An adaptation of JG Ballard‘s “The Enormous Space,” written and directed by Richard Curson Smith, with Antony Sher. A disturbing, darkly comic tale of a man who attempts to sever all contact with the outside world, by simply staying at home. As Gerald Ballantyne rids himself of the surface clutter in his life he is lead to a startling discovery; a mystery about the house begins to reveal itself, though possibly only in his fevered mind. The changes begin to obsess and take control of Ballantyne, bring his experiment to a chilling climax.
Charlotte Perkins Gilman’s The Yellow Wallpaper immediately comes to mind on seeing this; her protagonist gets forced into isolation while Ballard’s seems to choose his, but both suffer peculiar and disorienting effects of it. Both stories also illuminate the effects of gender on perceptions of isolation. Gilman’s narrator suffers from having her agency (and creativity) denied. Expressing herself is bad! Ballard’s modern man Ballantyne (a banker in the short story, an advertising creative in the film) ‘chooses’ to cut himself off instead of returning to work after a traumatic crash and the departure of his wife.
Ballantyne’s reaction to the implicit failure in the loss of control of his car and his wife is to try to maintain total control over his environment. So he stays home, the front door the absolute limit of his world. The thing is no one questions him much. The neighbour who notices his car running unattended, the wife who needs his signature on forms, the co-worker who covers for his lengthening absence — none of them really feel as if they have any right to tell this man what to do. No one questions him. And he goes slowly mad — or madder.When your home is your world, it expands to hold all your interest.
I’d love to see close-ups of the pictures/charts/psychotic art on the walls.
Because resources are limited, he has to get creative with his ‘experiment’ and of course this eventually leads to crime of various kinds as we plunge into the world of horror. The assurance of the credits that “no animals were harmed in the making of this film” may not be enough for more sensitive folks. Really good work on sets and design!
It’s a little bit long. I think it could have had the same impact if trimmed a little. There’s a strong supporting cast especially Mathilda Ziegler as Paula, his co-worker, but this is pretty much Antony Sher’s show and he’s mesmerising.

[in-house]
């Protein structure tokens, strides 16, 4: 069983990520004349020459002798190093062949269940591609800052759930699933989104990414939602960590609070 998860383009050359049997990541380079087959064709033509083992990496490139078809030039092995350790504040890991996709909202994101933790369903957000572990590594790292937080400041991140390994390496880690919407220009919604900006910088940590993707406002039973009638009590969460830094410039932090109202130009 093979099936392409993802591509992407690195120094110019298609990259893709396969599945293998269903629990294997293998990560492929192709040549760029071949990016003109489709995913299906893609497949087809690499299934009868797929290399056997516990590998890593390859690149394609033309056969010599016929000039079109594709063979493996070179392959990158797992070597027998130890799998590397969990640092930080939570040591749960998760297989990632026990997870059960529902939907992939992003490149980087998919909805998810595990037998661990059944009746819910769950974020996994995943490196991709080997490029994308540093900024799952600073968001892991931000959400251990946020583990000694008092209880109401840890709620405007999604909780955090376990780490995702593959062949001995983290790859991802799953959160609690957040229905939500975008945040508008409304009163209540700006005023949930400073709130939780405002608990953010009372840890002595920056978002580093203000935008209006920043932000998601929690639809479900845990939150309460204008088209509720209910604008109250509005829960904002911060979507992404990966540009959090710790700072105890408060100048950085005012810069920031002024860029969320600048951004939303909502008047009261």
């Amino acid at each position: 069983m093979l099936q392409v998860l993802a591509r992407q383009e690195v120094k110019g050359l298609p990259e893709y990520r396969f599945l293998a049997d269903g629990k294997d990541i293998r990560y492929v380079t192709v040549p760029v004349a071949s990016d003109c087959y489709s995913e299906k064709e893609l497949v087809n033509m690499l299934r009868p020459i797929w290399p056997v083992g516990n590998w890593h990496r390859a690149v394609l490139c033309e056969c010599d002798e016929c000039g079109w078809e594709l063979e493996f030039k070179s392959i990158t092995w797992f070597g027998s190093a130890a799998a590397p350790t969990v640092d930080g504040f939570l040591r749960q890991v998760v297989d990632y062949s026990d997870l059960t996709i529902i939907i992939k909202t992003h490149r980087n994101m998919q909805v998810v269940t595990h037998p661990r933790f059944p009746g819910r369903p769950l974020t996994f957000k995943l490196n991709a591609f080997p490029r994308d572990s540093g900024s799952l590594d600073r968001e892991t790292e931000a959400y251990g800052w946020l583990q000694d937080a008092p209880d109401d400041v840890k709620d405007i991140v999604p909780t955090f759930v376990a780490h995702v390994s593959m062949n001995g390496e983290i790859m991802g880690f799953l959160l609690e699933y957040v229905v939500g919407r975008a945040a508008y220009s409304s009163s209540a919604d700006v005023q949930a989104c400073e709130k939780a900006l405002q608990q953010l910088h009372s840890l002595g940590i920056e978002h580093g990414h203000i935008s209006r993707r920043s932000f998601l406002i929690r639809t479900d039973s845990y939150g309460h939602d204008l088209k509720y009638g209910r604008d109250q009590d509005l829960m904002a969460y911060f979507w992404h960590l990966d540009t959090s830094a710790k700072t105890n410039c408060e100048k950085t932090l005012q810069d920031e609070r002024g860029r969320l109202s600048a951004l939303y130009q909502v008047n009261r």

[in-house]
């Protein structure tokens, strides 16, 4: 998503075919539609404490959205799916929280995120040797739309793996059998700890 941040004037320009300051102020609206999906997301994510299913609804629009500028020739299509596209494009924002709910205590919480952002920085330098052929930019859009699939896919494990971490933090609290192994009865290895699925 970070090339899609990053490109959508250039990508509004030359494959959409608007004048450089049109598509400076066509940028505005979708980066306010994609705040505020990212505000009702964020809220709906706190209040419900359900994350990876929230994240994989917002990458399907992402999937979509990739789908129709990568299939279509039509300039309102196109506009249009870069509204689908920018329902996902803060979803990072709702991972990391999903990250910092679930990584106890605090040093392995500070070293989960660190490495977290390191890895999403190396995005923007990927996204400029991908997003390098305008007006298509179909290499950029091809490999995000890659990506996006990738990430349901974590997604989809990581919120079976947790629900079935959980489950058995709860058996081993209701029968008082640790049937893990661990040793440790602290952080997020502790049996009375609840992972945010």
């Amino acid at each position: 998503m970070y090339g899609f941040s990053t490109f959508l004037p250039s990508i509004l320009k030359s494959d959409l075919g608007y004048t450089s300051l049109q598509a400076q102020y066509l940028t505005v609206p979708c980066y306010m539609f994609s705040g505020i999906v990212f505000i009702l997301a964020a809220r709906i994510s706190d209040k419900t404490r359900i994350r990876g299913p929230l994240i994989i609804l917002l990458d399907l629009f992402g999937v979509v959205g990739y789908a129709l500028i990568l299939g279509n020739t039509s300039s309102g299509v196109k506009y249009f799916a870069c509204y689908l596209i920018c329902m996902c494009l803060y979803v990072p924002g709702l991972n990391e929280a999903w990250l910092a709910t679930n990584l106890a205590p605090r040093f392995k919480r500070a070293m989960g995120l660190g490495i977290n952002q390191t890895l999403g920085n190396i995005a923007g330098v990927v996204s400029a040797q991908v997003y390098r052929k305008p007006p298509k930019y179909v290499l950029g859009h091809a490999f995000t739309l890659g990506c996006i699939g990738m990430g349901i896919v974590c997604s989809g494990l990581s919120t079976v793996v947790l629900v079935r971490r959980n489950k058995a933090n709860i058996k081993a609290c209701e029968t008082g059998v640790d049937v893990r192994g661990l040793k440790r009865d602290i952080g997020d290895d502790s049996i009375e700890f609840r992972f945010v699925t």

Here’s a music compilation inspired by the story.
Check out Todd’s blog for all your overlooked A/V gems.
GUNS OF BRIXTON
Paul. D. Brazill
When the simple task of collecting a briefcase from a Northern courier in his London lock-up results in a dead Geordie gangster there’s only one thing that Kenny Rogan can do…dress up in drag and rob a jewellers with ‘Big’ Jim and hope everything turns out okay!
From the pen of Paul D Brazill comes a whole host of larger-than-life characters, a sharp plot and the kind of humour you wouldn’t let your granny read…but don’t just take our word for it.
I was a big fan of the short story this novella sprang from — it may have been one of the first things I read by Brazill, though at this point is difficult to tell as I pretty much read everything Mr B publishes. What can I say? He makes me laugh. And wince at the same time: there’s a lot of blackly comic moments that involve some outlandish violence and horror. Along the way Brazil name checks a plethora of pop culture riffs, everything from cheesy pop songs to well-trod bad jokes and weird-but-true trivia about the Old Smoke. At heart it’s an interlace of heists-gone-wrong with unexpected twists that prove satisfying.
You may want a score card to keep track of the widening cast of characters, but it’s a helluva ride through some fascinating locations with memorable creations who feel implausibly vivid. Gratuitous Bobby Goldsboro, but that’s life.